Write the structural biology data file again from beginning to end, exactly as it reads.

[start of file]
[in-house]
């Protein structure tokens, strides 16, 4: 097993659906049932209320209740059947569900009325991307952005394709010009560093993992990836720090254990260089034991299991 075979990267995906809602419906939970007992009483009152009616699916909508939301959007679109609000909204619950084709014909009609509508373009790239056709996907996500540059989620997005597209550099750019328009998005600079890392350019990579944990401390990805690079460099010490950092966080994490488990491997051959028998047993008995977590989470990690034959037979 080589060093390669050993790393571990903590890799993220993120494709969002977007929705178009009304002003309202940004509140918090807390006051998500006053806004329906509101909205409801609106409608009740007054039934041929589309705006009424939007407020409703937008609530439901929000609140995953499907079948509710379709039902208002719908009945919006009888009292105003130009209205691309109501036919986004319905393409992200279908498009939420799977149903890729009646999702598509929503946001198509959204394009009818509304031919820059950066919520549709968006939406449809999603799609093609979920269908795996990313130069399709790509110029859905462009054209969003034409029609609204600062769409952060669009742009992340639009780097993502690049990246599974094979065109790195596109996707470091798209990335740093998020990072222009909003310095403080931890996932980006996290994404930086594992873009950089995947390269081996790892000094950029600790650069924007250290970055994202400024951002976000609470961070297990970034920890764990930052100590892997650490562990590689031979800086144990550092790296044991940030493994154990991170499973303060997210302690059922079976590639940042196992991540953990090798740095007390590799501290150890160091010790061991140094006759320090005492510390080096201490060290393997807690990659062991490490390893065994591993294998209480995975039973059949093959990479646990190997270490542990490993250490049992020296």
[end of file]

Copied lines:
[in-house]
């Protein structure tokens, strides 16, 4: 097993659906049932209320209740059947569900009325991307952005394709010009560093993992990836720090254990260089034991299991 075979990267995906809602419906939970007992009483009152009616699916909508939301959007679109609000909204619950084709014909009609509508373009790239056709996907996500540059989620997005597209550099750019328009998005600079890392350019990579944990401390990805690079460099010490950092966080994490488990491997051959028998047993008995977590989470990690034959037979 080589060093390669050993790393571990903590890799993220993120494709969002977007929705178009009304002003309202940004509140918090807390006051998500006053806004329906509101909205409801609106409608009740007054039934041929589309705006009424939007407020409703937008609530439901929000609140995953499907079948509710379709039902208002719908009945919006009888009292105003130009209205691309109501036919986004319905393409992200279908498009939420799977149903890729009646999702598509929503946001198509959204394009009818509304031919820059950066919520549709968006939406449809999603799609093609979920269908795996990313130069399709790509110029859905462009054209969003034409029609609204600062769409952060669009742009992340639009780097993502690049990246599974094979065109790195596109996707470091798209990335740093998020990072222009909003310095403080931890996932980006996290994404930086594992873009950089995947390269081996790892000094950029600790650069924007250290970055994202400024951002976000609470961070297990970034920890764990930052100590892997650490562990590689031979800086144990550092790296044991940030493994154990991170499973303060997210302690059922079976590639940042196992991540953990090798740095007390590799501290150890160091010790061991140094006759320090005492510390080096201490060290393997807690990659062991490490390893065994591993294998209480995975039973059949093959990479646990190997270490542990490993250490049992020296």